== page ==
I’ve grown up reading Tom Clancy and probably most of you have at least seen Red October, so this book caught my eye when browsing used books for a recent trip. It’s a fairly human look at what’s involved in sailing on a Trident missile submarine…
I hate to start a blog war, but maybe there’s one going on. The recent PASS 2009 election concluded a couple days ago and 3 new board members were elected.
That’s 3 from 4 candidates, which is a little silly, IMHO opinion. As Geoff Hiten said in his PASS Fail post, “The problem is four people and three positions is a final round of musical chairs, not a board election.” I tend to agree with it, and I’ve looked on in past years with a wary eye when I’ve seen three candidates for three positions (or two or four). That’s not even an election. It’s an engineered outcome.
To be fair I haven’t been involved in the election process, and perhaps there were years where only 3 people submitted applications.
Kevin Kline wrote a response on his blog about the nomination committee, the process, and the history. I think he make some great points in some areas, but misses the boat, or maybe steers it in a different direction in others.
I don’t think the nominating committee deliberately is seeking to do things poorly, or mislead the community. But I also don’t think they’re doing a good job. I know it’s a job, and I appreciate the efforts, but being a volunteer doesn’t excuse you from accountability, nor from poor performance.
Let me wander off the path for a moment. I worked for a guy years ago and we were examining a project that wasn’t going well. We were debating if we should continue on, what changes to make, or if we should scrap it and start over in a different way. One of the people in the room said that we couldn’t scrap it because we’d spent $200,000 on the project.
The guy I worked for said that was stupid. The $200,000 was gone, and we needed to move forward right now. Whether we continued on and fixed things or started over, the $200,000 didn’t matter. We needed to make decisions about our expenses and direction from this point.
PASS as an organization needs to do that. It’s helpful to look back at history and learn, but you cannot use history as an excuse for a lack of progress right now. To be successful, to have credibility, and to meet the needs of the community, the organization needs to disclose information on a regular and timely basis, and be accountable for mistakes and mis-steps.
The election process is a perfect example. How and why were these 4 of the 11 (or 12, can’t remember) picked? What scores were used? Not to harp on Tim Ford, but how is he not qualified to be on the slate? I just don’t get it. He’s passionate, he works for PASS, he’s intelligent. Whether or not he can answer questions to the nominating committee’s satisfaction in the interview seems wrong to me. As much as I like and respect the members of the committee as technologies, I’m not sure they’re eminently qualified to make that judgement.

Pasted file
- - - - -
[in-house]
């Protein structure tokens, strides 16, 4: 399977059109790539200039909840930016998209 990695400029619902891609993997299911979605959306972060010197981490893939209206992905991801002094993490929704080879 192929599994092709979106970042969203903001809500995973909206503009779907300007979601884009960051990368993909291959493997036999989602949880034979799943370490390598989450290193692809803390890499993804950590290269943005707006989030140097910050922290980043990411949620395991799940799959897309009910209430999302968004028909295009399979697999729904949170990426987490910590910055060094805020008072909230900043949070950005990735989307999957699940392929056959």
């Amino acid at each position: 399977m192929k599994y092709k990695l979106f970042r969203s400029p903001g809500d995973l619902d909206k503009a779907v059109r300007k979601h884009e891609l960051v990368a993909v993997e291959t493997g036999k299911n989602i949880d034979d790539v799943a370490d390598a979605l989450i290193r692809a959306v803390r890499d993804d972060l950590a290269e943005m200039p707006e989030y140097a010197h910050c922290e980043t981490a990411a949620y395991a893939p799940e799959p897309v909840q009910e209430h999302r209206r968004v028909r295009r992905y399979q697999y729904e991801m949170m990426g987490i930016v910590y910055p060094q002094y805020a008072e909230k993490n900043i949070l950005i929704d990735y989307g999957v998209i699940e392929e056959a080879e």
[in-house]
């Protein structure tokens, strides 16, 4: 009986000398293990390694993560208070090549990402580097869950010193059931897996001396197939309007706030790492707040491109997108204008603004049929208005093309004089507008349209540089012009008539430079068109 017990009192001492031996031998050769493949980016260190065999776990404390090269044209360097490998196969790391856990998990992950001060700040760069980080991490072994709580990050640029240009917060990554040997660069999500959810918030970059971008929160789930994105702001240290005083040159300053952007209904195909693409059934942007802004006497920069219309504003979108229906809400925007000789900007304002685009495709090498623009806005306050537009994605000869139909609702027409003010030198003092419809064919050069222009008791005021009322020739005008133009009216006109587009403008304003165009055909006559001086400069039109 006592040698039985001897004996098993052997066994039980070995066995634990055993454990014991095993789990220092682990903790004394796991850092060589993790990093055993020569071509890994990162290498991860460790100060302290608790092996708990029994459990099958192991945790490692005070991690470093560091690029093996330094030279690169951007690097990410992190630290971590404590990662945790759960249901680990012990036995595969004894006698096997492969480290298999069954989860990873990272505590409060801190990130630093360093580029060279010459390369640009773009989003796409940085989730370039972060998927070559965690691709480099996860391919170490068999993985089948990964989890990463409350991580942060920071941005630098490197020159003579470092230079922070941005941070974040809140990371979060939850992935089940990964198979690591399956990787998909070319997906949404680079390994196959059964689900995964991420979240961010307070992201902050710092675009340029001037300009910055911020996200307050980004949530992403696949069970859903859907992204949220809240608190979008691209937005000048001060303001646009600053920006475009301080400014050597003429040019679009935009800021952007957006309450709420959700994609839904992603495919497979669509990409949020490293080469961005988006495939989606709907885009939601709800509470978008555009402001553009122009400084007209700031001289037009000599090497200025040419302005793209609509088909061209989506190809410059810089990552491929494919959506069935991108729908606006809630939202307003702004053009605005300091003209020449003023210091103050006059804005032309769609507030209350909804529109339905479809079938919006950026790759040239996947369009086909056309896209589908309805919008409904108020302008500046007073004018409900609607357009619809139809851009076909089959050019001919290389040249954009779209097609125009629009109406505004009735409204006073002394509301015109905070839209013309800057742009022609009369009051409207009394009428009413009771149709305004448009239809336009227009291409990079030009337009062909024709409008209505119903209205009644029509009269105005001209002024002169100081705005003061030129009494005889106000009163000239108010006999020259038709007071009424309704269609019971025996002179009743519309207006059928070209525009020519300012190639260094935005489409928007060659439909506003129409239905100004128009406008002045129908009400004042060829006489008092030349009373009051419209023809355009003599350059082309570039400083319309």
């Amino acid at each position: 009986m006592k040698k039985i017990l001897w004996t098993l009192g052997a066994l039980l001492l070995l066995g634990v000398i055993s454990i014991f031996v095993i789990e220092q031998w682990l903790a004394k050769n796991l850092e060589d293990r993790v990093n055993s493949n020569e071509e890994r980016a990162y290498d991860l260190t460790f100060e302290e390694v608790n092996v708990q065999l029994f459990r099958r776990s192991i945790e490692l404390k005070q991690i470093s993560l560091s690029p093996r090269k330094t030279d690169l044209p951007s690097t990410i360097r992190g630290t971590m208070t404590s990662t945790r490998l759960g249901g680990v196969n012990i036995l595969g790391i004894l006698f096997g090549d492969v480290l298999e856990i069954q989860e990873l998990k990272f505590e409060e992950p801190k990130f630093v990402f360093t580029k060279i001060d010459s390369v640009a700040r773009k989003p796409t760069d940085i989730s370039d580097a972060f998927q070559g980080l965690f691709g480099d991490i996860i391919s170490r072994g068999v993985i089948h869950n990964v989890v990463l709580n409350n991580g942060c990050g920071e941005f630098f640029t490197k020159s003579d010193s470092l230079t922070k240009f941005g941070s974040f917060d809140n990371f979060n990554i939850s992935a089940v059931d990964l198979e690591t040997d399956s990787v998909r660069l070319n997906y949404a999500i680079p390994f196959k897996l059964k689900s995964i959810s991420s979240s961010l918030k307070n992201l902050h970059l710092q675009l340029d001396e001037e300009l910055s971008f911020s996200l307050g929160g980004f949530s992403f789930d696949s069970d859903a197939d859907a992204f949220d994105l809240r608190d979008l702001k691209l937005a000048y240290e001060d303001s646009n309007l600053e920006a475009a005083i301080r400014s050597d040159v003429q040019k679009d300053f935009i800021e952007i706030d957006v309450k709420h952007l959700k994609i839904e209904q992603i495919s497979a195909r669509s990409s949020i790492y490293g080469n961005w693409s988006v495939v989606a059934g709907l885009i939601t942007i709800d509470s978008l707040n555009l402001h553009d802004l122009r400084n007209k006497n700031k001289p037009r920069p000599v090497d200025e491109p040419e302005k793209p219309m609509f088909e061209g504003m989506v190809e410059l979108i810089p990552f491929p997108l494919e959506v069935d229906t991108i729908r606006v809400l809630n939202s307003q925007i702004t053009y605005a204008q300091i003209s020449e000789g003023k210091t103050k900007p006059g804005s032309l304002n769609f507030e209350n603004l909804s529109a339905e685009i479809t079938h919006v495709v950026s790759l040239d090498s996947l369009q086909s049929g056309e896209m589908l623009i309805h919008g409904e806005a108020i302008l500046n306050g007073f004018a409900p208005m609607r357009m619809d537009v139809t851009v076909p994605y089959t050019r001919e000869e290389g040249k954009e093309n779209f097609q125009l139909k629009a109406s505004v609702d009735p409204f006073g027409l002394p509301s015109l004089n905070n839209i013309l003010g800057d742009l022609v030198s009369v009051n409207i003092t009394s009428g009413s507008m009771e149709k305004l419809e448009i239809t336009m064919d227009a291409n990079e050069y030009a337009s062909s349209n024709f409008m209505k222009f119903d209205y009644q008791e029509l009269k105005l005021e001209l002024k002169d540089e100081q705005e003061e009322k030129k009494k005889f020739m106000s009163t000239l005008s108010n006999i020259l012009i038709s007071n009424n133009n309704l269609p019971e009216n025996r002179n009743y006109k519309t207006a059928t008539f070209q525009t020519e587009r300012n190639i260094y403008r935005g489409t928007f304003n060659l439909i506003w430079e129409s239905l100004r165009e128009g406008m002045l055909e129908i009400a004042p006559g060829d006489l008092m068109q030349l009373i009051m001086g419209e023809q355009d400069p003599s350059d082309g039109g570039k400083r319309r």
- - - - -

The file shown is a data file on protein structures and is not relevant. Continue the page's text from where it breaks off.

And why aren’t we, the members of PASS qualified to decide? Does the board of pass and the Nominating Committee think that we can’t decide who’s a good candidate? We can’t judge someone’s ability to articulate themselves in a paper or interview? Heck, it’s the age of YouTube and blogs. Publish the applications, and the responses to the interview.
This is a popularity contest
That’s what an election is. It’s a choice, of the people (or populace), and the most popular ones, the ones with the most votes, get to serve. If we elect a bad candidate, then we deal with that, but we have minimal requirements, we publish those (something PASS hasn’t done) and then we allow debate, discussion, stumping, recommendations, etc.
I disagree with Andy Leonard’s litmus test for a board candidate, but I’m willing to listen to his ideas. At least he’s publishing his thoughts on the matter, and giving us a reason not to vote for Matt Morollo. I don’t agree with his reason, but I’m willing to listen.
When we elect leaders in government, there is plenty of debate, opinion, blogging, tweeting, etc. about their positions and thoughts. Why not here? Couldn’t PASS do a series of interviews like Brent Ozar? Or at least link to relevant items from people writing about the election? I would think that would be easy to do. Maybe even allow members to post links to articles and blogs themselves?
Behind the Times
There are many complaints I’ve had of PASS over the years. To a large extent I’ve questioned what the point of it is at times. Why not just let Microsoft run a SQL Server conference every year? A lot of years I don’t think PASS has done much else.